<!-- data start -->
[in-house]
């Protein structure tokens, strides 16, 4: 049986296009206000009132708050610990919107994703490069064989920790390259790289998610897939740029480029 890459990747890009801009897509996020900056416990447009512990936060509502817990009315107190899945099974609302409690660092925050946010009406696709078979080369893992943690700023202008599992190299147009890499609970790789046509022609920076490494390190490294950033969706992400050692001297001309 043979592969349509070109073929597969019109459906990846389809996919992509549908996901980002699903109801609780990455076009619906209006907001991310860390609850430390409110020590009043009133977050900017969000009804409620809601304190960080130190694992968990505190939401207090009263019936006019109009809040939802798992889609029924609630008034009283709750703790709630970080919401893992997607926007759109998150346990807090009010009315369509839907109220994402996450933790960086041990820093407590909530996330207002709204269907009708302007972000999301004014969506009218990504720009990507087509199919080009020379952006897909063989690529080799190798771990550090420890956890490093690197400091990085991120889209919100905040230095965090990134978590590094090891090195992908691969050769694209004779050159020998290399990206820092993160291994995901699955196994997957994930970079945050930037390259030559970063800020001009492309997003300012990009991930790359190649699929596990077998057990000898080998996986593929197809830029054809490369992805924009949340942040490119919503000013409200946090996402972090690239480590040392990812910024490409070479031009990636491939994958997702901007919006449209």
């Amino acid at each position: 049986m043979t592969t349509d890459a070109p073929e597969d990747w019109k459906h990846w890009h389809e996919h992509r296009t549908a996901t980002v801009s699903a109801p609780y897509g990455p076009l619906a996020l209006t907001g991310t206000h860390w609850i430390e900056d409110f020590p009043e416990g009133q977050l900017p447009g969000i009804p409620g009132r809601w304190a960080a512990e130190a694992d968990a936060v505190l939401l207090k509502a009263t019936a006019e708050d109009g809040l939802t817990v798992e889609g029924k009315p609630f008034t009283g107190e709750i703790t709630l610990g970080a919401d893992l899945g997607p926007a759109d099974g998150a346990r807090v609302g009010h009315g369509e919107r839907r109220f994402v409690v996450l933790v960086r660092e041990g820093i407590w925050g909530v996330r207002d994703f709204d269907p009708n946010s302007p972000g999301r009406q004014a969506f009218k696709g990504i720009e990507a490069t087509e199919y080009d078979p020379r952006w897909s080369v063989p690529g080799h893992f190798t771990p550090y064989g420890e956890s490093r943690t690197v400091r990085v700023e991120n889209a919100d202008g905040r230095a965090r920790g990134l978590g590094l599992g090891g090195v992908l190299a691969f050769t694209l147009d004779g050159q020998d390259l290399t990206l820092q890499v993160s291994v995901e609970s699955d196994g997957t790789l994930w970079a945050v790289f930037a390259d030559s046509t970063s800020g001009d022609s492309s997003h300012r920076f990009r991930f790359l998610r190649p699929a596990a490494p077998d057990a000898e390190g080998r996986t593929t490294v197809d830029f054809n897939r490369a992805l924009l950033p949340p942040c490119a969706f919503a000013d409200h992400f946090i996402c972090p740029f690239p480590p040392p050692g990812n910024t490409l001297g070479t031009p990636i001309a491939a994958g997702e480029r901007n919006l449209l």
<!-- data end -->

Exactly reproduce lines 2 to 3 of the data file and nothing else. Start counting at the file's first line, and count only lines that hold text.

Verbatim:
């Protein structure tokens, strides 16, 4: 049986296009206000009132708050610990919107994703490069064989920790390259790289998610897939740029480029 890459990747890009801009897509996020900056416990447009512990936060509502817990009315107190899945099974609302409690660092925050946010009406696709078979080369893992943690700023202008599992190299147009890499609970790789046509022609920076490494390190490294950033969706992400050692001297001309 043979592969349509070109073929597969019109459906990846389809996919992509549908996901980002699903109801609780990455076009619906209006907001991310860390609850430390409110020590009043009133977050900017969000009804409620809601304190960080130190694992968990505190939401207090009263019936006019109009809040939802798992889609029924609630008034009283709750703790709630970080919401893992997607926007759109998150346990807090009010009315369509839907109220994402996450933790960086041990820093407590909530996330207002709204269907009708302007972000999301004014969506009218990504720009990507087509199919080009020379952006897909063989690529080799190798771990550090420890956890490093690197400091990085991120889209919100905040230095965090990134978590590094090891090195992908691969050769694209004779050159020998290399990206820092993160291994995901699955196994997957994930970079945050930037390259030559970063800020001009492309997003300012990009991930790359190649699929596990077998057990000898080998996986593929197809830029054809490369992805924009949340942040490119919503000013409200946090996402972090690239480590040392990812910024490409070479031009990636491939994958997702901007919006449209």
């Amino acid at each position: 049986m043979t592969t349509d890459a070109p073929e597969d990747w019109k459906h990846w890009h389809e996919h992509r296009t549908a996901t980002v801009s699903a109801p609780y897509g990455p076009l619906a996020l209006t907001g991310t206000h860390w609850i430390e900056d409110f020590p009043e416990g009133q977050l900017p447009g969000i009804p409620g009132r809601w304190a960080a512990e130190a694992d968990a936060v505190l939401l207090k509502a009263t019936a006019e708050d109009g809040l939802t817990v798992e889609g029924k009315p609630f008034t009283g107190e709750i703790t709630l610990g970080a919401d893992l899945g997607p926007a759109d099974g998150a346990r807090v609302g009010h009315g369509e919107r839907r109220f994402v409690v996450l933790v960086r660092e041990g820093i407590w925050g909530v996330r207002d994703f709204d269907p009708n946010s302007p972000g999301r009406q004014a969506f009218k696709g990504i720009e990507a490069t087509e199919y080009d078979p020379r952006w897909s080369v063989p690529g080799h893992f190798t771990p550090y064989g420890e956890s490093r943690t690197v400091r990085v700023e991120n889209a919100d202008g905040r230095a965090r920790g990134l978590g590094l599992g090891g090195v992908l190299a691969f050769t694209l147009d004779g050159q020998d390259l290399t990206l820092q890499v993160s291994v995901e609970s699955d196994g997957t790789l994930w970079a945050v790289f930037a390259d030559s046509t970063s800020g001009d022609s492309s997003h300012r920076f990009r991930f790359l998610r190649p699929a596990a490494p077998d057990a000898e390190g080998r996986t593929t490294v197809d830029f054809n897939r490369a992805l924009l950033p949340p942040c490119a969706f919503a000013d409200h992400f946090i996402c972090p740029f690239p480590p040392p050692g990812n910024t490409l001297g070479t031009p990636i001309a491939a994958g997702e480029r901007n919006l449209l």